Dressing for Modesty: NY Fashion Week S/S 2011

Dressing for Modesty: NY Fashion Week S/S 2011


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1Adjectives like ‘comfortable’, ‘neutral’ and ‘wearable’ (?) could be used to describe many New York collections, but originality, sexiness and trendiness certainly had to be looked for.

We saw dull colours, boring prints and traditional cuts, taken out of old-fashioned patternmaking books that were, once upon a time, used for mass production. Most brands offered the same safari shorts and the most classic of classic fitted dresses, while some even dared to show ankle-length pleated skirts, announcing the return of the tart look, making our ever-young mothers shudder.

The lack of experimentation and spirit is striking even for brands, well known for the good quality of their tailoring. We can’t be fooled by faux-minimalism when we discover whole collections deprived of unity, theme or purpose. There generally seems to be some difficulty in offering modern dressy clothes to a young clientele, which is yet increasingly demanding in terms of design.

Fortunately, quite a few brands showed more seductive looks. Among them, the excellent Australian born artist Michael Angel, who presented his debut collection in 2008. His careful blending of materials and juxtaposition of vibrant prints were the surprise of the week: a breath of creativity and youth!

Similarly, Christian Cota, who also trained as a painter and showed his first collection in 2008, created his own prints and chose his patterns accordingly. The free-floating ruffles of his long dresses along with the repetitiveness of the prints all express nature and its peaceful pace.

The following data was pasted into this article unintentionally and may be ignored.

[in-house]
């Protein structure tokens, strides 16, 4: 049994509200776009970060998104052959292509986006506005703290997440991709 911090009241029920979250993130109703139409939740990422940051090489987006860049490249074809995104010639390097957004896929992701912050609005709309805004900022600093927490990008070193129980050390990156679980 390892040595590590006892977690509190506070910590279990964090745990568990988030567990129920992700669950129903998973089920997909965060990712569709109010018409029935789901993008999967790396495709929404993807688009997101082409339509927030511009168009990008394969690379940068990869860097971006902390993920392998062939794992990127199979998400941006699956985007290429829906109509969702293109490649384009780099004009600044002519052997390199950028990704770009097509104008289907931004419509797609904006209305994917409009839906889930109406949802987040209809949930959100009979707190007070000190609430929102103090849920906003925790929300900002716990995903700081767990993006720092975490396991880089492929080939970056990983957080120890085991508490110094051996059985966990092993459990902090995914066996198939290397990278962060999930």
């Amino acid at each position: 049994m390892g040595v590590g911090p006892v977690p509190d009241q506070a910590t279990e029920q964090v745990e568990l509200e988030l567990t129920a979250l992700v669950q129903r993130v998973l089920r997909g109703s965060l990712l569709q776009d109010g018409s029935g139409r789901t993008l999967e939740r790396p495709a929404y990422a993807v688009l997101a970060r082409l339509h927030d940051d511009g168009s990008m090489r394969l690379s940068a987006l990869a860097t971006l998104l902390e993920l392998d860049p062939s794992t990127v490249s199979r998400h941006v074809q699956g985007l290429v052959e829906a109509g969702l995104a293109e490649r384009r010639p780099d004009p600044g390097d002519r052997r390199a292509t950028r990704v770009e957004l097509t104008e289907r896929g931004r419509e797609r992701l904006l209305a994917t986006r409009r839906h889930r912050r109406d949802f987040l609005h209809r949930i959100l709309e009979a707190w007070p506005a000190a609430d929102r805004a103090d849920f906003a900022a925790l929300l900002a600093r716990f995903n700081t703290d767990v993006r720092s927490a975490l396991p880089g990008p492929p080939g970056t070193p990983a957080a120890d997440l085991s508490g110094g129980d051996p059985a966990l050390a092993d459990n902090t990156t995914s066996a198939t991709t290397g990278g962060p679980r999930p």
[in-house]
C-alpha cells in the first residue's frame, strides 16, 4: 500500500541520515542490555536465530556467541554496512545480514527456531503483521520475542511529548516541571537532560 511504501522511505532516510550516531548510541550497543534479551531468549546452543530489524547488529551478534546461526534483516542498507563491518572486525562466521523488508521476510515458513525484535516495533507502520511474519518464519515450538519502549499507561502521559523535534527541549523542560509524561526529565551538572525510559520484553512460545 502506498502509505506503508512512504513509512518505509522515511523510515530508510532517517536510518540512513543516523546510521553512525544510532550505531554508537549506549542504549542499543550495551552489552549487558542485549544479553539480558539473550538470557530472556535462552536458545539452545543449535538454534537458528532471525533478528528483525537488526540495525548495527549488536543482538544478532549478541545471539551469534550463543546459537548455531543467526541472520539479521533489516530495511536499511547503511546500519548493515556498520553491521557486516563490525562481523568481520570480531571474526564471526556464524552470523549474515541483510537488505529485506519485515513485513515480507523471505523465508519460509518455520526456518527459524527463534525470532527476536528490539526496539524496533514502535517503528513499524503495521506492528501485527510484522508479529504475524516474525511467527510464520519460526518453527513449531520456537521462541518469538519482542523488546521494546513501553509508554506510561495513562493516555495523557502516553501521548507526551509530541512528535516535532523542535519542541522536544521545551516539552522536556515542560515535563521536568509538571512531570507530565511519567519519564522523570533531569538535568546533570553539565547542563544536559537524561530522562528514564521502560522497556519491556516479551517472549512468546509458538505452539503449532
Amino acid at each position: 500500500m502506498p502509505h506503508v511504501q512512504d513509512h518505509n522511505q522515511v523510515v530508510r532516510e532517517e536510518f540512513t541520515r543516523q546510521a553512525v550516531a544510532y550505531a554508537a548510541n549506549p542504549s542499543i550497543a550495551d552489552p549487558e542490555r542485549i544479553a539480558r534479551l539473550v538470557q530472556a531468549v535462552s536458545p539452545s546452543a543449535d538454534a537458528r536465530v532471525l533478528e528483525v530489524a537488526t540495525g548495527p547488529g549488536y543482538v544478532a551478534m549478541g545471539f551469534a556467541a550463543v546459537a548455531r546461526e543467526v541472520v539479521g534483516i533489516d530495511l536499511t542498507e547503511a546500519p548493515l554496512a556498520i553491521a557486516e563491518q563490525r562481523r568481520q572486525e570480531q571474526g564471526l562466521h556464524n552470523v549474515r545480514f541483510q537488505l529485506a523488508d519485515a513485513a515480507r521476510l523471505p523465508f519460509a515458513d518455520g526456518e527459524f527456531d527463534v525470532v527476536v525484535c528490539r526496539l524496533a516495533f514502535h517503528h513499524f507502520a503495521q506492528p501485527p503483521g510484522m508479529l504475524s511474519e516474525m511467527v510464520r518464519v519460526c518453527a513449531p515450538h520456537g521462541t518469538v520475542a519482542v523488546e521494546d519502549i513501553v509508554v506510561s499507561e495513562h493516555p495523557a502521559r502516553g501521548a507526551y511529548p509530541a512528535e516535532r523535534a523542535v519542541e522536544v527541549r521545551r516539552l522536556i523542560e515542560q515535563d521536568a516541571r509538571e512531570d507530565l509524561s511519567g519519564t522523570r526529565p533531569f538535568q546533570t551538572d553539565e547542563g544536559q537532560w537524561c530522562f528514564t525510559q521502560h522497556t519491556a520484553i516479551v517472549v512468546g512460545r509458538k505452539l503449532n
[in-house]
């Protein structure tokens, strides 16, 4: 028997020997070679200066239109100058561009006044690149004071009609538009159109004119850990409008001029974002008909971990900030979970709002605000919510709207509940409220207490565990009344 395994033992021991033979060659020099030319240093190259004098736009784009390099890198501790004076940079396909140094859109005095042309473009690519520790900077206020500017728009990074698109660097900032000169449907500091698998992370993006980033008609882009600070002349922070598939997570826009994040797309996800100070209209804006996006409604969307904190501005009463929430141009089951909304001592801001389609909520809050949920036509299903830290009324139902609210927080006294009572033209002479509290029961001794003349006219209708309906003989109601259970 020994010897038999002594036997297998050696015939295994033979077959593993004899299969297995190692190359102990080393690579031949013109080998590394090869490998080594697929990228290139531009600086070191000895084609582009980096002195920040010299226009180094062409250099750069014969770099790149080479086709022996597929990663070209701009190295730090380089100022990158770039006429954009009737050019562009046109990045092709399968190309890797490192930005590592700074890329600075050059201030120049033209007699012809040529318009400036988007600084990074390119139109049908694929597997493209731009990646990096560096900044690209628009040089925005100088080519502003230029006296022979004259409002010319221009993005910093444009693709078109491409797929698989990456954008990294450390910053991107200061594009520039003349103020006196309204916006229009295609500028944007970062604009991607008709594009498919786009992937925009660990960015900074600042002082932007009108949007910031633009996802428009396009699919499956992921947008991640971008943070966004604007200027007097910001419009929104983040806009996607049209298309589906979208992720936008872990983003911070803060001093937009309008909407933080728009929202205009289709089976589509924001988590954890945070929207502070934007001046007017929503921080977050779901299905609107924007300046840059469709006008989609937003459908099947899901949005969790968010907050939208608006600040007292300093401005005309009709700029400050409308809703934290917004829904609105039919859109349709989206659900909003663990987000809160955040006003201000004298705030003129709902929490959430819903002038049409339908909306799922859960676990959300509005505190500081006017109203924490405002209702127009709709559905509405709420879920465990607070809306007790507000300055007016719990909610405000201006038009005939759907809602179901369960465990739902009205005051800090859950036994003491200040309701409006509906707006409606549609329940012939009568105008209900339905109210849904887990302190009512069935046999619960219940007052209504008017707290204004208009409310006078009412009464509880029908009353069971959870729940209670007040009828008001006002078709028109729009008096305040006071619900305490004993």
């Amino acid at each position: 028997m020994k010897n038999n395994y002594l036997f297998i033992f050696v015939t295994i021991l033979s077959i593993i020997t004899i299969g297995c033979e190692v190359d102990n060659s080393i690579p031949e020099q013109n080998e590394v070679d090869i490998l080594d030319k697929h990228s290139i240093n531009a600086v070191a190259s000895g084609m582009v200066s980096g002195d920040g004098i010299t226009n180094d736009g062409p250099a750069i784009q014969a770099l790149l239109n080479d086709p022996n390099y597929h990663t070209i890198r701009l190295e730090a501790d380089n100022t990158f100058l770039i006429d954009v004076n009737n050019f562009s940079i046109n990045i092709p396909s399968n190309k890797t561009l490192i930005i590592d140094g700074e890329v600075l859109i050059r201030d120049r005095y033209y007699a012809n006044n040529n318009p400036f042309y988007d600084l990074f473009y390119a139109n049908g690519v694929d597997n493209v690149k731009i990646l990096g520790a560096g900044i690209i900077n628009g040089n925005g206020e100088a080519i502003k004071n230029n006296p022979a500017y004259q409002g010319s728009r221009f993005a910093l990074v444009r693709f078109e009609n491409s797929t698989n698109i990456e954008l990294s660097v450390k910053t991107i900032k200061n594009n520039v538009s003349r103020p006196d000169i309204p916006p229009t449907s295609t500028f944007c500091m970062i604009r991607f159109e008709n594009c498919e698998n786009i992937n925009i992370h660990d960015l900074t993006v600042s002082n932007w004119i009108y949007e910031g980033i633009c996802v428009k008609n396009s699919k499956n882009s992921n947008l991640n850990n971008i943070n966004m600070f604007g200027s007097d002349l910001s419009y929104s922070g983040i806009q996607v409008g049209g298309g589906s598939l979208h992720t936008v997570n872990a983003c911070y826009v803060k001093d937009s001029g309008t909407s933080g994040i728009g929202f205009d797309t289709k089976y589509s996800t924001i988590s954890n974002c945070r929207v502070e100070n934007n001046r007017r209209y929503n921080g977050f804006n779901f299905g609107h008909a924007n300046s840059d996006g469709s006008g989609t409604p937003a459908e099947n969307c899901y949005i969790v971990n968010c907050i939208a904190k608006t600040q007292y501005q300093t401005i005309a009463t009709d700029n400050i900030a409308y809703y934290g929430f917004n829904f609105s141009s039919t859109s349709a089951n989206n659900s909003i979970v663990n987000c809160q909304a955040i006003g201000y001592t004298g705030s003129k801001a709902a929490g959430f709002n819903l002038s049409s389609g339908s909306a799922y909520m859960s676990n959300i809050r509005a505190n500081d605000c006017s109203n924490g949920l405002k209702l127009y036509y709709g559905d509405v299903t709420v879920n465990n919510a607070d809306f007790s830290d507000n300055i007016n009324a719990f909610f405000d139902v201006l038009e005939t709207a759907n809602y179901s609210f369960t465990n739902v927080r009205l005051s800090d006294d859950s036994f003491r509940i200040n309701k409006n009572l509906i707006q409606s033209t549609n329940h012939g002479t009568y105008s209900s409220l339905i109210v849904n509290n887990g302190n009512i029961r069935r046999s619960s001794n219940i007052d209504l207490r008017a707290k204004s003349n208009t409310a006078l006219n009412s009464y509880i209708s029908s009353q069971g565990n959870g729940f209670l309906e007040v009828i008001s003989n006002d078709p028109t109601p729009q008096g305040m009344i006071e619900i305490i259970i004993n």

2Another original approach was that of Ohne Titel founded by designers Flora Gill and Alexa Adams in 2006. Through their unique use of neoprene bodysuits as part of their garments, they decompose the female body, while redefining the relationship between skin and fabric.

Moreover, Marc Jacobs presented a well styled, coherent, joyful and easy-to-wear collection; A cocktail of M&Ms and flowers.

Gwen Stefani brought her taste for ethnic fabrics, bright colours and boho chic to her line L.A.M.B. Both girly and fun, her clothes will appeal to many extrovert seductresses.

In contrast, the Proenza Schouler duo succeeded in showing a credibly ‘classic’ collection. Their preppy-fitted, chic-but-conservative style is certainly their trademark. Playful strictness is contrasted by their unusual palette, ranging from rosy-pink to orange, yellow and red, without forgetting a slightly sporty touch.

A special mention for Davidelfin, the brand created by designer David Elfin, another painter, whose clothes are arty and imaginative, as well as for Z Spoke, a young line by Zac Posen, who designed a good humoured wardrobe for dreamy city girls.

All in all, we were once more reminded that there is quite a difference between making garments and designing clothes.

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Louise Kissa

 

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